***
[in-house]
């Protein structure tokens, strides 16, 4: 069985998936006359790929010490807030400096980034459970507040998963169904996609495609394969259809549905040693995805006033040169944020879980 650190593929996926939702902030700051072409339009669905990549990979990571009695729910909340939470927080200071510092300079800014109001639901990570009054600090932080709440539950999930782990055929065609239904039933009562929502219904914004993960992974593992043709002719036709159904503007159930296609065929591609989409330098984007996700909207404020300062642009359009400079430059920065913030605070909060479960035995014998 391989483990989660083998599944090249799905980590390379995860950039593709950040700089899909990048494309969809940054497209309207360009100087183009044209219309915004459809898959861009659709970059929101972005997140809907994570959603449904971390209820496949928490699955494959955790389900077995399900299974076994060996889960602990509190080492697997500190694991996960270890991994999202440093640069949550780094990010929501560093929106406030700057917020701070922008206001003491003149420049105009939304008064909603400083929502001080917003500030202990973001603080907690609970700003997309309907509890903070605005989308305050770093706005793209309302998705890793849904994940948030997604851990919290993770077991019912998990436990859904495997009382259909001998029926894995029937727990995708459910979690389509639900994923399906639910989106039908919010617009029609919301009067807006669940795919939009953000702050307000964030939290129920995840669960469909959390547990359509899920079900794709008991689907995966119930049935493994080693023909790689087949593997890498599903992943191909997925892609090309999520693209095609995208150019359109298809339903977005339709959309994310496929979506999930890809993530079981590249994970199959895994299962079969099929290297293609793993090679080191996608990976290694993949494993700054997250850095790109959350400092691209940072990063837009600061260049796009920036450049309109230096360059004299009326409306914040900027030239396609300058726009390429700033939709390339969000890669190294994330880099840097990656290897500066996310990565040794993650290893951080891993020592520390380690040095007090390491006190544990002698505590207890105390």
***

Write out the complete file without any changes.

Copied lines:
[in-house]
């Protein structure tokens, strides 16, 4: 069985998936006359790929010490807030400096980034459970507040998963169904996609495609394969259809549905040693995805006033040169944020879980 650190593929996926939702902030700051072409339009669905990549990979990571009695729910909340939470927080200071510092300079800014109001639901990570009054600090932080709440539950999930782990055929065609239904039933009562929502219904914004993960992974593992043709002719036709159904503007159930296609065929591609989409330098984007996700909207404020300062642009359009400079430059920065913030605070909060479960035995014998 391989483990989660083998599944090249799905980590390379995860950039593709950040700089899909990048494309969809940054497209309207360009100087183009044209219309915004459809898959861009659709970059929101972005997140809907994570959603449904971390209820496949928490699955494959955790389900077995399900299974076994060996889960602990509190080492697997500190694991996960270890991994999202440093640069949550780094990010929501560093929106406030700057917020701070922008206001003491003149420049105009939304008064909603400083929502001080917003500030202990973001603080907690609970700003997309309907509890903070605005989308305050770093706005793209309302998705890793849904994940948030997604851990919290993770077991019912998990436990859904495997009382259909001998029926894995029937727990995708459910979690389509639900994923399906639910989106039908919010617009029609919301009067807006669940795919939009953000702050307000964030939290129920995840669960469909959390547990359509899920079900794709008991689907995966119930049935493994080693023909790689087949593997890498599903992943191909997925892609090309999520693209095609995208150019359109298809339903977005339709959309994310496929979506999930890809993530079981590249994970199959895994299962079969099929290297293609793993090679080191996608990976290694993949494993700054997250850095790109959350400092691209940072990063837009600061260049796009920036450049309109230096360059004299009326409306914040900027030239396609300058726009390429700033939709390339969000890669190294994330880099840097990656290897500066996310990565040794993650290893951080891993020592520390380690040095007090390491006190544990002698505590207890105390």